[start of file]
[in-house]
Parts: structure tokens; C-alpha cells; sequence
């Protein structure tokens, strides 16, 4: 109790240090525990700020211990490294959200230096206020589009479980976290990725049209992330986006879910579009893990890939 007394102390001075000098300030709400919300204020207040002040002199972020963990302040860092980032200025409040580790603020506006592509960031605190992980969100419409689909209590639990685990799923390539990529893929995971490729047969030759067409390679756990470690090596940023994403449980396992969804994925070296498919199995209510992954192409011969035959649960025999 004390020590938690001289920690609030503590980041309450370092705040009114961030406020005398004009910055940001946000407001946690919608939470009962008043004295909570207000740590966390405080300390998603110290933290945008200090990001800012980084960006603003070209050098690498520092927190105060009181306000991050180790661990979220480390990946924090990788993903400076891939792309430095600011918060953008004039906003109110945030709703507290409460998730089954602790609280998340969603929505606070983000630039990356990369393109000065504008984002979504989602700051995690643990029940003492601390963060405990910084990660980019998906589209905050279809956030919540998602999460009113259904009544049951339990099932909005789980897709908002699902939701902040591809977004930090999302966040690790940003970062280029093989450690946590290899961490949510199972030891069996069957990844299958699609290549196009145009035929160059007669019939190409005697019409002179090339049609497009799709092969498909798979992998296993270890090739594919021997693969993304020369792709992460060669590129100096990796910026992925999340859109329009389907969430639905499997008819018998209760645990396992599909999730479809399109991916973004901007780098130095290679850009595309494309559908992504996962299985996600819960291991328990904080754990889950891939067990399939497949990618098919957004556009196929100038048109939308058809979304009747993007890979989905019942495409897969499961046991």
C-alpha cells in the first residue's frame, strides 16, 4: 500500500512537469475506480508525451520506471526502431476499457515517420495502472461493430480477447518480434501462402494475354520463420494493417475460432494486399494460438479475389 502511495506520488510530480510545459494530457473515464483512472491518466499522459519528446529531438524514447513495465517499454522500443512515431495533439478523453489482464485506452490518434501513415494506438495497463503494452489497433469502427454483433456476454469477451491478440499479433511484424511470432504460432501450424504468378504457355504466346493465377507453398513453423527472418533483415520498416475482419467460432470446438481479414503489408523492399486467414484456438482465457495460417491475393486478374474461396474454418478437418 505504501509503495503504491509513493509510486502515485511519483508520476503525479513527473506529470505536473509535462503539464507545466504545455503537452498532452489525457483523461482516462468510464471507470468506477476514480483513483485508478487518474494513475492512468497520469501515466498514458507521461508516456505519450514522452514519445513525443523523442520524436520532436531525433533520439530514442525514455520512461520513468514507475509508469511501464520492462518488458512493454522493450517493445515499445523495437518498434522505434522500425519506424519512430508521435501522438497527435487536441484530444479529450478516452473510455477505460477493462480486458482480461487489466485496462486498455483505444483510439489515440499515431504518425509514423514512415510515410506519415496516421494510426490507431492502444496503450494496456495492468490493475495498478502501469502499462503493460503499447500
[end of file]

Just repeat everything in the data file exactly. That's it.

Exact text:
[in-house]
Parts: structure tokens; C-alpha cells; sequence
């Protein structure tokens, strides 16, 4: 109790240090525990700020211990490294959200230096206020589009479980976290990725049209992330986006879910579009893990890939 007394102390001075000098300030709400919300204020207040002040002199972020963990302040860092980032200025409040580790603020506006592509960031605190992980969100419409689909209590639990685990799923390539990529893929995971490729047969030759067409390679756990470690090596940023994403449980396992969804994925070296498919199995209510992954192409011969035959649960025999 004390020590938690001289920690609030503590980041309450370092705040009114961030406020005398004009910055940001946000407001946690919608939470009962008043004295909570207000740590966390405080300390998603110290933290945008200090990001800012980084960006603003070209050098690498520092927190105060009181306000991050180790661990979220480390990946924090990788993903400076891939792309430095600011918060953008004039906003109110945030709703507290409460998730089954602790609280998340969603929505606070983000630039990356990369393109000065504008984002979504989602700051995690643990029940003492601390963060405990910084990660980019998906589209905050279809956030919540998602999460009113259904009544049951339990099932909005789980897709908002699902939701902040591809977004930090999302966040690790940003970062280029093989450690946590290899961490949510199972030891069996069957990844299958699609290549196009145009035929160059007669019939190409005697019409002179090339049609497009799709092969498909798979992998296993270890090739594919021997693969993304020369792709992460060669590129100096990796910026992925999340859109329009389907969430639905499997008819018998209760645990396992599909999730479809399109991916973004901007780098130095290679850009595309494309559908992504996962299985996600819960291991328990904080754990889950891939067990399939497949990618098919957004556009196929100038048109939308058809979304009747993007890979989905019942495409897969499961046991």
C-alpha cells in the first residue's frame, strides 16, 4: 500500500512537469475506480508525451520506471526502431476499457515517420495502472461493430480477447518480434501462402494475354520463420494493417475460432494486399494460438479475389 502511495506520488510530480510545459494530457473515464483512472491518466499522459519528446529531438524514447513495465517499454522500443512515431495533439478523453489482464485506452490518434501513415494506438495497463503494452489497433469502427454483433456476454469477451491478440499479433511484424511470432504460432501450424504468378504457355504466346493465377507453398513453423527472418533483415520498416475482419467460432470446438481479414503489408523492399486467414484456438482465457495460417491475393486478374474461396474454418478437418 505504501509503495503504491509513493509510486502515485511519483508520476503525479513527473506529470505536473509535462503539464507545466504545455503537452498532452489525457483523461482516462468510464471507470468506477476514480483513483485508478487518474494513475492512468497520469501515466498514458507521461508516456505519450514522452514519445513525443523523442520524436520532436531525433533520439530514442525514455520512461520513468514507475509508469511501464520492462518488458512493454522493450517493445515499445523495437518498434522505434522500425519506424519512430508521435501522438497527435487536441484530444479529450478516452473510455477505460477493462480486458482480461487489466485496462486498455483505444483510439489515440499515431504518425509514423514512415510515410506519415496516421494510426490507431492502444496503450494496456495492468490493475495498478502501469502499462503493460503499447500